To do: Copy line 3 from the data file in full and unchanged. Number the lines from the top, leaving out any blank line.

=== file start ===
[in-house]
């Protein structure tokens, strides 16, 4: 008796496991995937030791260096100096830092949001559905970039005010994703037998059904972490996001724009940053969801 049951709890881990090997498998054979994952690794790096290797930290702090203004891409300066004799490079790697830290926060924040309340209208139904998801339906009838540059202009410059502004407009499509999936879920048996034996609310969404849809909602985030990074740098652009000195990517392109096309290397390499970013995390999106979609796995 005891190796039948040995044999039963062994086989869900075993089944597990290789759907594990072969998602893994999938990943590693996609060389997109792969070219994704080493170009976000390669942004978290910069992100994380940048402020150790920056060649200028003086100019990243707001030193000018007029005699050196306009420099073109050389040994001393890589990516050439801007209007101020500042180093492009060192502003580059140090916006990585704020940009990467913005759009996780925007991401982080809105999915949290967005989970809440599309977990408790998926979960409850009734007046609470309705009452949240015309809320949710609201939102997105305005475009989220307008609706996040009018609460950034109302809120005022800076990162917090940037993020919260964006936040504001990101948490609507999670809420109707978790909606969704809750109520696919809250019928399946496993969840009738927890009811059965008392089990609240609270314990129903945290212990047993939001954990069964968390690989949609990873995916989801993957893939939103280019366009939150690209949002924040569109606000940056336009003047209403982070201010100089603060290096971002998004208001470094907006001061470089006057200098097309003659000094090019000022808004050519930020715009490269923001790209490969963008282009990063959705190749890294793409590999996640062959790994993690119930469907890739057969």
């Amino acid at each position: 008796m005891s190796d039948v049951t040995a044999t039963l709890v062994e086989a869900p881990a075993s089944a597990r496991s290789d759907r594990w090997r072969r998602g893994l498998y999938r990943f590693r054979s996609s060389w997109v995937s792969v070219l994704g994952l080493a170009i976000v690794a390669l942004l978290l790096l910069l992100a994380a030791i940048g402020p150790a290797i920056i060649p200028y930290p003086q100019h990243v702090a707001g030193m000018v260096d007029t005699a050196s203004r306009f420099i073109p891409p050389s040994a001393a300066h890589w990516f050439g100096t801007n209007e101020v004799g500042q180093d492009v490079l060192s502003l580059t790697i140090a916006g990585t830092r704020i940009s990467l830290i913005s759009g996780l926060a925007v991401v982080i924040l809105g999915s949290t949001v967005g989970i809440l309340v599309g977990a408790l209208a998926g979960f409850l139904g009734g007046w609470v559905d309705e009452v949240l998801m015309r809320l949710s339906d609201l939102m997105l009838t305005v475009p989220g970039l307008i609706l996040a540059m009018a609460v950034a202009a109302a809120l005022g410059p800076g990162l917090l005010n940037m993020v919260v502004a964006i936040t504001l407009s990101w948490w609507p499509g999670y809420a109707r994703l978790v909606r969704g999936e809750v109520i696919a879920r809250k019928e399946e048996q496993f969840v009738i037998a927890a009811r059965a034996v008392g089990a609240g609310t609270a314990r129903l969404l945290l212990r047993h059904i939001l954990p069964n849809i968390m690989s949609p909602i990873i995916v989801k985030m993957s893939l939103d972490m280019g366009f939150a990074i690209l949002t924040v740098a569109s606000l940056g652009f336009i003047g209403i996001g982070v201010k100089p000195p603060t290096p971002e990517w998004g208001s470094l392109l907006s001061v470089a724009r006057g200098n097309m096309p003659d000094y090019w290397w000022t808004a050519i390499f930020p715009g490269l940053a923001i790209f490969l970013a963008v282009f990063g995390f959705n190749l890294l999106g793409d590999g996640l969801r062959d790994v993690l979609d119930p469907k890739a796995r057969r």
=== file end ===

């Amino acid at each position: 008796m005891s190796d039948v049951t040995a044999t039963l709890v062994e086989a869900p881990a075993s089944a597990r496991s290789d759907r594990w090997r072969r998602g893994l498998y999938r990943f590693r054979s996609s060389w997109v995937s792969v070219l994704g994952l080493a170009i976000v690794a390669l942004l978290l790096l910069l992100a994380a030791i940048g402020p150790a290797i920056i060649p200028y930290p003086q100019h990243v702090a707001g030193m000018v260096d007029t005699a050196s203004r306009f420099i073109p891409p050389s040994a001393a300066h890589w990516f050439g100096t801007n209007e101020v004799g500042q180093d492009v490079l060192s502003l580059t790697i140090a916006g990585t830092r704020i940009s990467l830290i913005s759009g996780l926060a925007v991401v982080i924040l809105g999915s949290t949001v967005g989970i809440l309340v599309g977990a408790l209208a998926g979960f409850l139904g009734g007046w609470v559905d309705e009452v949240l998801m015309r809320l949710s339906d609201l939102m997105l009838t305005v475009p989220g970039l307008i609706l996040a540059m009018a609460v950034a202009a109302a809120l005022g410059p800076g990162l917090l005010n940037m993020v919260v502004a964006i936040t504001l407009s990101w948490w609507p499509g999670y809420a109707r994703l978790v909606r969704g999936e809750v109520i696919a879920r809250k019928e399946e048996q496993f969840v009738i037998a927890a009811r059965a034996v008392g089990a609240g609310t609270a314990r129903l969404l945290l212990r047993h059904i939001l954990p069964n849809i968390m690989s949609p909602i990873i995916v989801k985030m993957s893939l939103d972490m280019g366009f939150a990074i690209l949002t924040v740098a569109s606000l940056g652009f336009i003047g209403i996001g982070v201010k100089p000195p603060t290096p971002e990517w998004g208001s470094l392109l907006s001061v470089a724009r006057g200098n097309m096309p003659d000094y090019w290397w000022t808004a050519i390499f930020p715009g490269l940053a923001i790209f490969l970013a963008v282009f990063g995390f959705n190749l890294l999106g793409d590999g996640l969801r062959d790994v993690l979609d119930p469907k890739a796995r057969r």